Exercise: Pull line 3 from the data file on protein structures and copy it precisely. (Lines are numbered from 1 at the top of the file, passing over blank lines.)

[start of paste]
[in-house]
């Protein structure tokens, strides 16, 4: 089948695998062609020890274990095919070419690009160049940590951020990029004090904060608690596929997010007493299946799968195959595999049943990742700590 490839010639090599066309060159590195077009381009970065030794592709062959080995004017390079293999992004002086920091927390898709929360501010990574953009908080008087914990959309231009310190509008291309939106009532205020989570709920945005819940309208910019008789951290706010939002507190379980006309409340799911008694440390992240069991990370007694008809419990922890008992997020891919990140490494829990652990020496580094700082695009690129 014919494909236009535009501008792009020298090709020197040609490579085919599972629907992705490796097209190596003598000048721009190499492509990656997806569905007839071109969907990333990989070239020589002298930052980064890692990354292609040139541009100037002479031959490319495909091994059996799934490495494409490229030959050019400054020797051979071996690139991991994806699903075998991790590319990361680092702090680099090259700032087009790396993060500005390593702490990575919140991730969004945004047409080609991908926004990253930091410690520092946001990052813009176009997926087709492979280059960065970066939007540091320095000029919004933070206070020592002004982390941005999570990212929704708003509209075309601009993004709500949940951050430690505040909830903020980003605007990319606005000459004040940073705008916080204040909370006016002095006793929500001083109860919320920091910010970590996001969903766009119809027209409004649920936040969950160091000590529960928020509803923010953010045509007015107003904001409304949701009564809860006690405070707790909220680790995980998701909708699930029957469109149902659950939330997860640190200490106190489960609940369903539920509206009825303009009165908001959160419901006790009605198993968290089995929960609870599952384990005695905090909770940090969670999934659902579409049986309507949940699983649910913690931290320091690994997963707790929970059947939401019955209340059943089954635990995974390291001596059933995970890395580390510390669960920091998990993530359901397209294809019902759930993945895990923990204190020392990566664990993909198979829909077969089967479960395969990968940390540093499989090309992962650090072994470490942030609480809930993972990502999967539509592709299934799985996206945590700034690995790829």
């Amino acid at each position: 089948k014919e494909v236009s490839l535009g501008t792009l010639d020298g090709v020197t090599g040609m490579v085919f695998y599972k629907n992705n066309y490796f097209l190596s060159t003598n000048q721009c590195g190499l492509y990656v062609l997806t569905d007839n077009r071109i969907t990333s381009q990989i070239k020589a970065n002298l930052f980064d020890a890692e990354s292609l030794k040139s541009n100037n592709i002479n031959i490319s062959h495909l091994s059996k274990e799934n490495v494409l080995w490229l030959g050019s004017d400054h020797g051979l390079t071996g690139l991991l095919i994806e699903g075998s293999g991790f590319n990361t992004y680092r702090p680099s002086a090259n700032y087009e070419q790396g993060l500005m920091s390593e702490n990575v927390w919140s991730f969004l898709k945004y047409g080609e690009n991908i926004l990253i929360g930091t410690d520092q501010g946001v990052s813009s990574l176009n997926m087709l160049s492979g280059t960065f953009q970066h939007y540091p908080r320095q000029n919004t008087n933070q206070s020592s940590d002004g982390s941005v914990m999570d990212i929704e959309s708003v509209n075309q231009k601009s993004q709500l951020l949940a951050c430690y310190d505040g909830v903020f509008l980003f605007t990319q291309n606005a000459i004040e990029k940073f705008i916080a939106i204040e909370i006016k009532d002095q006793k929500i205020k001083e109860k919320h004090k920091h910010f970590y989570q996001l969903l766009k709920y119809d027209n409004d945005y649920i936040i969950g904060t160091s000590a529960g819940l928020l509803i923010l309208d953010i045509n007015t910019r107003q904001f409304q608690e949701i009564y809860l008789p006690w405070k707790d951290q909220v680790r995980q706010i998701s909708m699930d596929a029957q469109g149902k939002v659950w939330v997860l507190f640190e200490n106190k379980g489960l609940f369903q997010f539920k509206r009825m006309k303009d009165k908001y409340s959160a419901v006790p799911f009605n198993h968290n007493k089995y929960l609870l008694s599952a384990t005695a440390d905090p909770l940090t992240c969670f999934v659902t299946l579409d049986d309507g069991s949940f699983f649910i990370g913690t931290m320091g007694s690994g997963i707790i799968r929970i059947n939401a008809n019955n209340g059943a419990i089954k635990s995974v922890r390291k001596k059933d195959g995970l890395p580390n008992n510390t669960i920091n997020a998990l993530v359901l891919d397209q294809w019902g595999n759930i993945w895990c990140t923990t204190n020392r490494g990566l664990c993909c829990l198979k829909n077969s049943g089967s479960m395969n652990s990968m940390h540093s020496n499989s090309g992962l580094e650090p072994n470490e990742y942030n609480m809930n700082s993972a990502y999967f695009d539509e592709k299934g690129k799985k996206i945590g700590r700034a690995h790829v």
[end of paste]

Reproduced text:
């Amino acid at each position: 089948k014919e494909v236009s490839l535009g501008t792009l010639d020298g090709v020197t090599g040609m490579v085919f695998y599972k629907n992705n066309y490796f097209l190596s060159t003598n000048q721009c590195g190499l492509y990656v062609l997806t569905d007839n077009r071109i969907t990333s381009q990989i070239k020589a970065n002298l930052f980064d020890a890692e990354s292609l030794k040139s541009n100037n592709i002479n031959i490319s062959h495909l091994s059996k274990e799934n490495v494409l080995w490229l030959g050019s004017d400054h020797g051979l390079t071996g690139l991991l095919i994806e699903g075998s293999g991790f590319n990361t992004y680092r702090p680099s002086a090259n700032y087009e070419q790396g993060l500005m920091s390593e702490n990575v927390w919140s991730f969004l898709k945004y047409g080609e690009n991908i926004l990253i929360g930091t410690d520092q501010g946001v990052s813009s990574l176009n997926m087709l160049s492979g280059t960065f953009q970066h939007y540091p908080r320095q000029n919004t008087n933070q206070s020592s940590d002004g982390s941005v914990m999570d990212i929704e959309s708003v509209n075309q231009k601009s993004q709500l951020l949940a951050c430690y310190d505040g909830v903020f509008l980003f605007t990319q291309n606005a000459i004040e990029k940073f705008i916080a939106i204040e909370i006016k009532d002095q006793k929500i205020k001083e109860k919320h004090k920091h910010f970590y989570q996001l969903l766009k709920y119809d027209n409004d945005y649920i936040i969950g904060t160091s000590a529960g819940l928020l509803i923010l309208d953010i045509n007015t910019r107003q904001f409304q608690e949701i009564y809860l008789p006690w405070k707790d951290q909220v680790r995980q706010i998701s909708m699930d596929a029957q469109g149902k939002v659950w939330v997860l507190f640190e200490n106190k379980g489960l609940f369903q997010f539920k509206r009825m006309k303009d009165k908001y409340s959160a419901v006790p799911f009605n198993h968290n007493k089995y929960l609870l008694s599952a384990t005695a440390d905090p909770l940090t992240c969670f999934v659902t299946l579409d049986d309507g069991s949940f699983f649910i990370g913690t931290m320091g007694s690994g997963i707790i799968r929970i059947n939401a008809n019955n209340g059943a419990i089954k635990s995974v922890r390291k001596k059933d195959g995970l890395p580390n008992n510390t669960i920091n997020a998990l993530v359901l891919d397209q294809w019902g595999n759930i993945w895990c990140t923990t204190n020392r490494g990566l664990c993909c829990l198979k829909n077969s049943g089967s479960m395969n652990s990968m940390h540093s020496n499989s090309g992962l580094e650090p072994n470490e990742y942030n609480m809930n700082s993972a990502y999967f695009d539509e592709k299934g690129k799985k996206i945590g700590r700034a690995h790829v």